In Saccente v Toterhi (35 A.D.2d 692), plaintiff was granted discovery and inspection of photographs of plaintiff taken by a representative of defendants' insurance carrier a short time after the accident and before plaintiff, who was an infant at the time, had retained an attorney. In the view of the First Department, four years had passed since the photographs were taken, and the same conditions were no longer present to enable plaintiff to duplicate these photographs. Moreover, the court considered the photographs to be a visual or photographic statement made by plaintiff and, accordingly, discoverable under CPLR 3101 (e). As the court therein aptly observed, "permitting discovery here is consonant with the modern trend toward allowing full disclosure and construing narrowly limitations, particularly where no prejudice is shown" (supra, at 692). There does not seem to be any other New York authority pertaining to the disclosure of visual reproductions of a civil litigant made by the opposing party, and Prudential's attempt to limit the holding of Saccente v Toterhi (supra) to the specific situation of "an infant with no attorney who gave permission for the photo to be taken four days after an accident and the photo's evidence couldn't be duplicated" is unpersuasive. The other cases cited by defendant (Rosado v Mercedes-Benz of N. Am., 90 A.D.2d 515; Barber v Town of Northumberland, 88 A.D.2d 712) are inapplicable since they do not involve visual reproductions of a party to civil litigation by the opposing party.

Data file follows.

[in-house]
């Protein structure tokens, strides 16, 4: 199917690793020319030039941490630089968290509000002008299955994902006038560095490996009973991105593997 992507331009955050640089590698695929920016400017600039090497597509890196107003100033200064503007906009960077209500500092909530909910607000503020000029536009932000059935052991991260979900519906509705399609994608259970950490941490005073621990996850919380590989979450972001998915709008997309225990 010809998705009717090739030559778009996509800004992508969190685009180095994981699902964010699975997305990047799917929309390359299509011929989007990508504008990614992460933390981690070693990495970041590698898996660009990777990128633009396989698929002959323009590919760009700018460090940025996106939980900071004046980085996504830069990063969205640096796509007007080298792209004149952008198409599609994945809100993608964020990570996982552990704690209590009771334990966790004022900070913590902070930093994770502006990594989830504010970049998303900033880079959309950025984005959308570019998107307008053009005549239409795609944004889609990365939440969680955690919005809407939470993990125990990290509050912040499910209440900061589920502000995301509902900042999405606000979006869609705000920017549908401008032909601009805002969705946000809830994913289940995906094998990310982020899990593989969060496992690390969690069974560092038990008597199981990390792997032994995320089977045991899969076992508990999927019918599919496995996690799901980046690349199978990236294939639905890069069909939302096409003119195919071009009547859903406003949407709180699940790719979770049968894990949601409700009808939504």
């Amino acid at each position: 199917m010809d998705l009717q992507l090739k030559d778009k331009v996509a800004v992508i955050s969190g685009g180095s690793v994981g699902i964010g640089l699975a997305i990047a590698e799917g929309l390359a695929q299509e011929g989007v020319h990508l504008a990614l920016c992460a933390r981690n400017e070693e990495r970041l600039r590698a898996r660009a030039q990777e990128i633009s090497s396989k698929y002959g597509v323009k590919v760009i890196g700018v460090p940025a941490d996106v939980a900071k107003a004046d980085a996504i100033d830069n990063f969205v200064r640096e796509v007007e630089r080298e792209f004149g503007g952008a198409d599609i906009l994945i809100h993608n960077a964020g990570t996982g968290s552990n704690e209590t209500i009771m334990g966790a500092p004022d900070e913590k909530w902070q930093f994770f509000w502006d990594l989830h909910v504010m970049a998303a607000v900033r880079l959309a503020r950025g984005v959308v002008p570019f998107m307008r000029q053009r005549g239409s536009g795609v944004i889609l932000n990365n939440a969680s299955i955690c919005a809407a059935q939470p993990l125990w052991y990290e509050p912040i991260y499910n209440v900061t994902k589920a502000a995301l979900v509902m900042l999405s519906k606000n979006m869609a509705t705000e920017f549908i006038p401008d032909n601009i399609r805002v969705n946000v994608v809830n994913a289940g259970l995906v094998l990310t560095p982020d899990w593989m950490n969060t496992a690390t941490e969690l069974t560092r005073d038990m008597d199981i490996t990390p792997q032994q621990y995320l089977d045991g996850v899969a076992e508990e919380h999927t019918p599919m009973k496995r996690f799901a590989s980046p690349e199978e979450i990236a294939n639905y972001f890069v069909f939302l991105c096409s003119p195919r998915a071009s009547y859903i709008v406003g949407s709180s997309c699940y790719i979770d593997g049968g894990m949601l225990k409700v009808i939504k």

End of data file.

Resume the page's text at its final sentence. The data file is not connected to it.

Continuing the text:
While disclosure of the visual surveillance of a civil litigant by the adversary may properly be delayed until the party making the photograph, videotapes or movies has had the opportunity to depose fully the opposing party, thereby memorializing that individual's testimony so it can be utilized for impeachment purposes, discovery is appropriate to permit the subject of the visual reproductions to challenge the accuracy thereof. In the instant matter, Prudential has already conducted an extensive examination before trial of plaintiff regarding his injuries and disabilities, has caused plaintiff to be examined by its physicians and has received authorization to obtain plaintiff's medical records. Thus, if visual reproductions of plaintiff do exist, they should be supplied to his counsel or, alternatively, defendants precluded from making use of such evidence.
Consequently, the order of the Supreme Court, New York
Order, Supreme Court, New York County, entered on January 5, 1989, unanimously reversed, on the law, the facts, and in the exercise of discretion to the extent appealed from, without costs and without disbursements, and plaintiffs' motion to preclude the information and documents furnished by Prudential to Hickok and to preclude any written or oral statements of plaintiff and videotapes, photographs or other visual reproductions of plaintiff made by defendants is granted unless the foregoing material is supplied to plaintiffs within 60 days of the date of this court's order.